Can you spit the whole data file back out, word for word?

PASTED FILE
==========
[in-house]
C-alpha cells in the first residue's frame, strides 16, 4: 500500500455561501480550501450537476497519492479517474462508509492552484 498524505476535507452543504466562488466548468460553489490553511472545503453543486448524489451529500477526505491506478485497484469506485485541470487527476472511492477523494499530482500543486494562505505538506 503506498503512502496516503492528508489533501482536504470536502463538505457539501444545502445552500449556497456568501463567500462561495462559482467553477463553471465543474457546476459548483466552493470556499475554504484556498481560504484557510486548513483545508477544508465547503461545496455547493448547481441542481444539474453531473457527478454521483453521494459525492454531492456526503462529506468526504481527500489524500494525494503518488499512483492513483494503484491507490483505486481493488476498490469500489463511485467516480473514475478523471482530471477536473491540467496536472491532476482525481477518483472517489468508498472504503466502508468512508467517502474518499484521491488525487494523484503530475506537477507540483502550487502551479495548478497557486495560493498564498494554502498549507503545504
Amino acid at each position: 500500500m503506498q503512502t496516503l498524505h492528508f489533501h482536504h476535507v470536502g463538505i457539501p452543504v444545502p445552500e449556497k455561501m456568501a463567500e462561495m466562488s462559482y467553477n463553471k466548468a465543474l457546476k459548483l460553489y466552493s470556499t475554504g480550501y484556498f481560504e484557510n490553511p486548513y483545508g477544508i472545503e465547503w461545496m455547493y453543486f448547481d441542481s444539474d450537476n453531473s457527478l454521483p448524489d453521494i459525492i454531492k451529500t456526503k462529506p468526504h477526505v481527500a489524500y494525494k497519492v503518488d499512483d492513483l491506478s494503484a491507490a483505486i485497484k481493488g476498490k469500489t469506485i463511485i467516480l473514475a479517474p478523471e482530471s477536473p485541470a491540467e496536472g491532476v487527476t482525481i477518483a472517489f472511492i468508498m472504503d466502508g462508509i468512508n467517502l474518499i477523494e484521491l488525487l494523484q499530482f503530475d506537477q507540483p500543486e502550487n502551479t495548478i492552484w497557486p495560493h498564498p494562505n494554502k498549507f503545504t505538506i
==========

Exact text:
[in-house]
C-alpha cells in the first residue's frame, strides 16, 4: 500500500455561501480550501450537476497519492479517474462508509492552484 498524505476535507452543504466562488466548468460553489490553511472545503453543486448524489451529500477526505491506478485497484469506485485541470487527476472511492477523494499530482500543486494562505505538506 503506498503512502496516503492528508489533501482536504470536502463538505457539501444545502445552500449556497456568501463567500462561495462559482467553477463553471465543474457546476459548483466552493470556499475554504484556498481560504484557510486548513483545508477544508465547503461545496455547493448547481441542481444539474453531473457527478454521483453521494459525492454531492456526503462529506468526504481527500489524500494525494503518488499512483492513483494503484491507490483505486481493488476498490469500489463511485467516480473514475478523471482530471477536473491540467496536472491532476482525481477518483472517489468508498472504503466502508468512508467517502474518499484521491488525487494523484503530475506537477507540483502550487502551479495548478497557486495560493498564498494554502498549507503545504
Amino acid at each position: 500500500m503506498q503512502t496516503l498524505h492528508f489533501h482536504h476535507v470536502g463538505i457539501p452543504v444545502p445552500e449556497k455561501m456568501a463567500e462561495m466562488s462559482y467553477n463553471k466548468a465543474l457546476k459548483l460553489y466552493s470556499t475554504g480550501y484556498f481560504e484557510n490553511p486548513y483545508g477544508i472545503e465547503w461545496m455547493y453543486f448547481d441542481s444539474d450537476n453531473s457527478l454521483p448524489d453521494i459525492i454531492k451529500t456526503k462529506p468526504h477526505v481527500a489524500y494525494k497519492v503518488d499512483d492513483l491506478s494503484a491507490a483505486i485497484k481493488g476498490k469500489t469506485i463511485i467516480l473514475a479517474p478523471e482530471s477536473p485541470a491540467e496536472g491532476v487527476t482525481i477518483a472517489f472511492i468508498m472504503d466502508g462508509i468512508n467517502l474518499i477523494e484521491l488525487l494523484q499530482f503530475d506537477q507540483p500543486e502550487n502551479t495548478i492552484w497557486p495560493h498564498p494562505n494554502k498549507f503545504t505538506i